Let’s be clear. The days of saying you deliver either superior quality or superior customer service to secure yourself any competitive advantage are gone.
In today’s market, the competition is so ferocious that the customer now expects that you will deliver a quality product and provide decent customer service. These are a given – not things to set you apart.
If you don’t deliver these as standard practice, you won’t survive – let alone prosper.
As fast as the quality bubble grew, it popped.
Quality used to be a subjective concept – it meant different things to different people. That was until the academics, gurus (like Dr Edward Deming) and International Organization for Standardization (ISO) set about defining it to make it tangible.
Today it means nothing more than the product or service does what it is supposed to do. It is fit for purpose.
In the definition of quality there is no mention about the grade of raw materials used; the timeliness (or otherwise) of product production; the market price; whether the product is aesthetically pleasing (or ugly as ever); the emotive appeal of the brand or anything else.
Nope, quality is a very staid concept. Quality means fitness for purpose – in other words, it technically performs its job.
Here is the reality check. If you do not exchange or offer a refund against a product that is not quality (in other words it does not do what you say it will do) there is legal recourse that the consumer can take against you.
In most countries, including Australia, government has a legislative framework that outlaws the selling of goods and services that do not perform in the way you say they do.
Yep. Quality is a given. And you have no choice but to deliver it. And this doesn’t make you any different to any competitor in the eyes of the consumer which is why it can’t be used for positioning.
The early to mid 1990s will long be remembered for the flurry in interest in quality management systems (and getting certified as complying with ISO9000 standards became a business essential or B2B customers simply wouldn’t buy from you).
But as fast as that quality bubble grew, so too it popped; once everyone was certified, there ceased to be a point of difference between suppliers. The business buyer got used to quality certification being a given, and moved right on to the next big thing.
Customer service is done to death, Boring with a Big B.
A quick “customer service” search on Amazon returns more than 5,000 books espousing the best practices in customer service; whether its 101 training tips in blow-your-customer-away customer service; Super Service and how to achieve it with the author’s must-know Seven Keys; customer service for Dummies; and on and on it goes.
Customer service as a topic is done to death.
And the books on the subject blur into one another – since there is no clear point of difference between them.
If we accept that to prosper today you need to stand out from the crowd; this means you have to be different. To be different you have to say things other people are not saying. So this means you need to find a competitor that’s prepared to stand up publicly and roar to the crowd “I deliver lousy customer service!”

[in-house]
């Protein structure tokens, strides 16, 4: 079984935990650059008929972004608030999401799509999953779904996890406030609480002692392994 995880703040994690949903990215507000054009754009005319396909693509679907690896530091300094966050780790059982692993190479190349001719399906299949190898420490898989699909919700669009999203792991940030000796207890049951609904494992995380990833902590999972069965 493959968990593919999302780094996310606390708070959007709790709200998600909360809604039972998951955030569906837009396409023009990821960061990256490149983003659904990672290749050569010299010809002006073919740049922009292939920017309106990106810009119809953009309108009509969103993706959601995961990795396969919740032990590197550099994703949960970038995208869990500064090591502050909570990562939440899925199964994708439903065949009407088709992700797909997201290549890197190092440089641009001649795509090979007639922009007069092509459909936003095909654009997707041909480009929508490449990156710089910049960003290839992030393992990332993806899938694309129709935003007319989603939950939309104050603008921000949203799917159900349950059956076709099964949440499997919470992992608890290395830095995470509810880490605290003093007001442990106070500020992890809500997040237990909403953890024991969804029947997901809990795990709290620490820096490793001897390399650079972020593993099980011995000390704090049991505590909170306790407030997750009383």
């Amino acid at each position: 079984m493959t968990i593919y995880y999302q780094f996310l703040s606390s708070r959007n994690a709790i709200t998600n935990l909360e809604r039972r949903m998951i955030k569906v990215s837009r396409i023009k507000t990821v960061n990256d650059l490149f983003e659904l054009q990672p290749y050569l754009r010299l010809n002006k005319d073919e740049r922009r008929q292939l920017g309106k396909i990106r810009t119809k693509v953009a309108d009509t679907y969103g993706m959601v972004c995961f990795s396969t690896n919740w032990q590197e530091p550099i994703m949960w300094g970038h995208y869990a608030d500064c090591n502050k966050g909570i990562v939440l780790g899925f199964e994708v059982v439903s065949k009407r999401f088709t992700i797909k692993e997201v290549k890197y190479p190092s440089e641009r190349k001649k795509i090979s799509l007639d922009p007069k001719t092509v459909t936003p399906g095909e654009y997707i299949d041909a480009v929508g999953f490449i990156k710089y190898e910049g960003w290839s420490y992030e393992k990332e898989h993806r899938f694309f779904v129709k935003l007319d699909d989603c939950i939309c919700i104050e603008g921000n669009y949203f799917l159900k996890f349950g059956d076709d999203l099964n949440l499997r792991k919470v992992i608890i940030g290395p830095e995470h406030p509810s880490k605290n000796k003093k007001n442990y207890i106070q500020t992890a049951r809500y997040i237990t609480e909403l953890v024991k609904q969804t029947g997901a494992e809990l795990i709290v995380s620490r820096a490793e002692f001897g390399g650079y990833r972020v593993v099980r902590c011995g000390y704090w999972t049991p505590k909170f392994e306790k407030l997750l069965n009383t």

Of course. once you find that competitor, you can position yourself against them (Remember the positioning rules? Do the opposite of your competitor…). Good luck finding them.
The bottom line is that since everyone says the customer is king and that their business delivers great/top-notch/better customer service (whether they do or not is a different issue) – how can you stand out from the crowd if you are yet another voice saying the same thing?
Don’t you be the Dummie. Saying you deliver good customer service does not make you stand out from the crowd and every time you waffle on about how it makes you special, you keep your customer yawning. They’ve heard it all before.
Come up with something different to say.
But aren’t quality and customer service the hallmarks of good business?
Yes, quality and customer service are the hallmarks of good business – but they cannot be used to make you stand out from the crowd. At least – not directly.
Look at ways to position your business that implies quality and customer service – rather than states it.
Let’s look at examples of ways that imply these things rather than state them:
1. Statements of endorsement by people that matter (and good old testimonials):
“By Appointment To Her Majesty Queen Elizabeth 11”
Goddards Silver Cleaners and Lea and Perrins are both examples of brands carrying the royal warrant. And geez, if it’s good enough for Lizzie; it’s good enough for me.
2. Statements that reposition your competitors:
“Engineered like no other car.” (Mercedes Benz).
3. Statements about product attributes:
“At 60 miles an hour the loudest noise in this new Rolls-Royce comes from the electric clock.”
4. Statements that explain your heritage:
“Proudly serving customers since 1896.” (The fact you’ve been around that long says something about how well you conduct your business.)
5. Statements of leadership:
“Australia’s fastest growing (whatever)” (The fact that everyone is buying yours means it must be good.)
Fiona Mackenzie is an experienced senior business and marketing strategist from Melbourne, Australia. She has a MBA and industry experience across telecommunications and professional services and more. Check out her blog archive at www.fionamackenzie.com.au